Great ad/magazine article innovation

Magazines have always been more upfront with their connection between content and ads that other forms of journalism.

I mean, it never surprised when a bicycle with good review from a bicycle magazine’s writers was also advertised in the same issue. I figured that was part of the deal. Buy ad space, supply a bike to be tested and you get a review along with your ad.

A trend over the past decade or so has been to be even more upfront about this connection, with magazines giving advertisers more reign and input over content, with blah results, in my opinion.

I’ve read articles that seemed like legit articles and then realized a few paragraphs in it was an informercial and felt deceived.

I’ve seen sidebars to articles contributed by sponsors that were wholly whatever plain vanilla would be if you took out the vanilla.

But, the latest Bicycling magazine had the coolest attempt at this that I’ve seen.

Suburu wanted to advertise its Outback, and Bicycling editors sent a couple employees on a trip to a cool place to ride — they ended up at a mountain climb near Tuscon, AZ that I never heard of — to ride it and write about the ride and their experience in the Outback. Plus the whole thing was foldout ‘centerfold’.

It’s also a good example of good innovation. In hindsight this seems like an obviously good way to combine interesting content and ads. But, I hadn’t seen this variation before. It’s taken quite a few years and trial-and-errors to get to this, what seems like an obvious and natural, mutation.

Pizza Hut: Price to Value

It’s been fun watching promotions in the food industry over the past few years.

Subway kicked it off a price promotion with their $5 foot long promotion, which seemed to work for awhile.  It was a black swan that was happened upon by a Subway franchisee in Miami.  He put out a sign for $5 foot long sandwiches and earned more money.  Others followed suit and eventually the corporate headquarters picked it up.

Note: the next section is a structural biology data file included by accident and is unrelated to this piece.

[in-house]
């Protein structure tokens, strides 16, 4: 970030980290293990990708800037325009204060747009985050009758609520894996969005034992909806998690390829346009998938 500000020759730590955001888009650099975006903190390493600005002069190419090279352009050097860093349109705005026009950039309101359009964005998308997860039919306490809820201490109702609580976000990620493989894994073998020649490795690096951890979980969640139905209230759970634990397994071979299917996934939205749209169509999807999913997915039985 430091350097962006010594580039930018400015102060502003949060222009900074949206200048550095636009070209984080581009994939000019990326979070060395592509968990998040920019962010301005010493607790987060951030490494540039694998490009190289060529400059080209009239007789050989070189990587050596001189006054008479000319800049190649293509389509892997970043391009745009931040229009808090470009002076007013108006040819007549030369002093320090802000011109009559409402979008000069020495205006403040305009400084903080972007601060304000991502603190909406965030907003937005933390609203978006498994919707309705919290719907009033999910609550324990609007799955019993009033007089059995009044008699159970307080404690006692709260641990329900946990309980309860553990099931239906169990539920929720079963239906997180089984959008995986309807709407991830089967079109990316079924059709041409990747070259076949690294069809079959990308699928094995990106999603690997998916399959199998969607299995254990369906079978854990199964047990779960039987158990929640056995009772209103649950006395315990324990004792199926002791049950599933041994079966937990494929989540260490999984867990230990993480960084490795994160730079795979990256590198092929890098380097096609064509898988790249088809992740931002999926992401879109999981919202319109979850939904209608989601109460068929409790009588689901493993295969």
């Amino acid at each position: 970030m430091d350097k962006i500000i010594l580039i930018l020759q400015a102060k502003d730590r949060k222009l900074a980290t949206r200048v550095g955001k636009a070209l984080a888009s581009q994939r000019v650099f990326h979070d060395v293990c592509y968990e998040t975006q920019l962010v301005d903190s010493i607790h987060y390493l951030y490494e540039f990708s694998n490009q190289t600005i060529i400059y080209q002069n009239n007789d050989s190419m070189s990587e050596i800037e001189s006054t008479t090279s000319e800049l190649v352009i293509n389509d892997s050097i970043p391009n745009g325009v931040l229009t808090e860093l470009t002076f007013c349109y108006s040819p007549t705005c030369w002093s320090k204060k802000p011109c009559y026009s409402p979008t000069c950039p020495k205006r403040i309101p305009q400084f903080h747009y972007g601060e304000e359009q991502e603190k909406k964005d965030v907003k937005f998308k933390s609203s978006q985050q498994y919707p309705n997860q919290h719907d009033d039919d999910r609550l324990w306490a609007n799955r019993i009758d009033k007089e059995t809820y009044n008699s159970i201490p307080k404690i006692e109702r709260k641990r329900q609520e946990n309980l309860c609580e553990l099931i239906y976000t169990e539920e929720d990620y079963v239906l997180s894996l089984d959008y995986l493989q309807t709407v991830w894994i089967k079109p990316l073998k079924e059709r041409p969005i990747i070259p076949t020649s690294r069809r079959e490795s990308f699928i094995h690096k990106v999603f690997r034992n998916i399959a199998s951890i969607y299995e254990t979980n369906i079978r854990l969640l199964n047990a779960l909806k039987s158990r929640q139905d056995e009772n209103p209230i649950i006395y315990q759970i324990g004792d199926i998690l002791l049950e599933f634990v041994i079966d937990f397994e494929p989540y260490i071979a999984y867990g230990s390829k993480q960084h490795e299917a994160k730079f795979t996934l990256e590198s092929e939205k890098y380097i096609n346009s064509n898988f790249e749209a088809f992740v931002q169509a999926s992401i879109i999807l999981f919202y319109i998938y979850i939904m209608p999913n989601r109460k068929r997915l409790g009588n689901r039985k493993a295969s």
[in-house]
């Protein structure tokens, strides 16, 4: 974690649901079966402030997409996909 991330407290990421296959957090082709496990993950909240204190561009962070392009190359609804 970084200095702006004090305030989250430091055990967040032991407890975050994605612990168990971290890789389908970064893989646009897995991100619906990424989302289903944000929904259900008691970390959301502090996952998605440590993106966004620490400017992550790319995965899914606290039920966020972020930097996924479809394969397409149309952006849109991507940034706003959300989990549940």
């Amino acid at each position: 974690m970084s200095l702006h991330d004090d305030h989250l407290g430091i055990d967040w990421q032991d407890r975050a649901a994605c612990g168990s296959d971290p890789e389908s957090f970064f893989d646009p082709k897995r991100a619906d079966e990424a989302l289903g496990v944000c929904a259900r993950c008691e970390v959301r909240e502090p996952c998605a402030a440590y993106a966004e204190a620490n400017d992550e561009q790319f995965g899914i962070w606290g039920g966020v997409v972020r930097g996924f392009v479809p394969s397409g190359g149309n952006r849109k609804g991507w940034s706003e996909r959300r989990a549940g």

But, price is rarely a source of a sustainable advantage.  It may work for awhile, but price promotions is something that is easily copied by competitors and eventually they too will find compelling offers.

The most important thing is the value proposition.

Early KFC began offering $5 meals.  Pizza Hut went to $10 for Any Pizza.  Both seemed to work for awhile.  The $10 Pizza got the mother of my Papa John’s-loyal nephew to try Pizza Hut and he liked it.

Then he came to our house and wanted pizza.  I started to call Papa John’s, but he said he’d rather have Pizza Hut.  It had been 10 years since I tried Pizza Hut because the last pizza I got from there was a grease ball.  I tried some of his Pizza and I liked it. It tasted good.

That’s value proposition.  In the beginning the $10 pizza got my nephew to come in, but it was the good quality pizza that kept him coming back.  Since then, I’ve ordered Pizza Hut several more times, likewise because of the quality of the pizza, not the price.

Pizza Hut advertising seems to reflect this.  Several months ago the advertising focused on the $10 Any pizza message.  A few weeks ago they changed their pricing to $8, $10 and $12.  Still simpler than before, but a little more variation to better align the price and the value.

This past Sunday I saw it come full circle.  Pizza Hut’s ad didn’t mention price.  It explained the value prop:  Good pizza and convenience, in ways people can understand like “this means I can spend more time with my daughter.”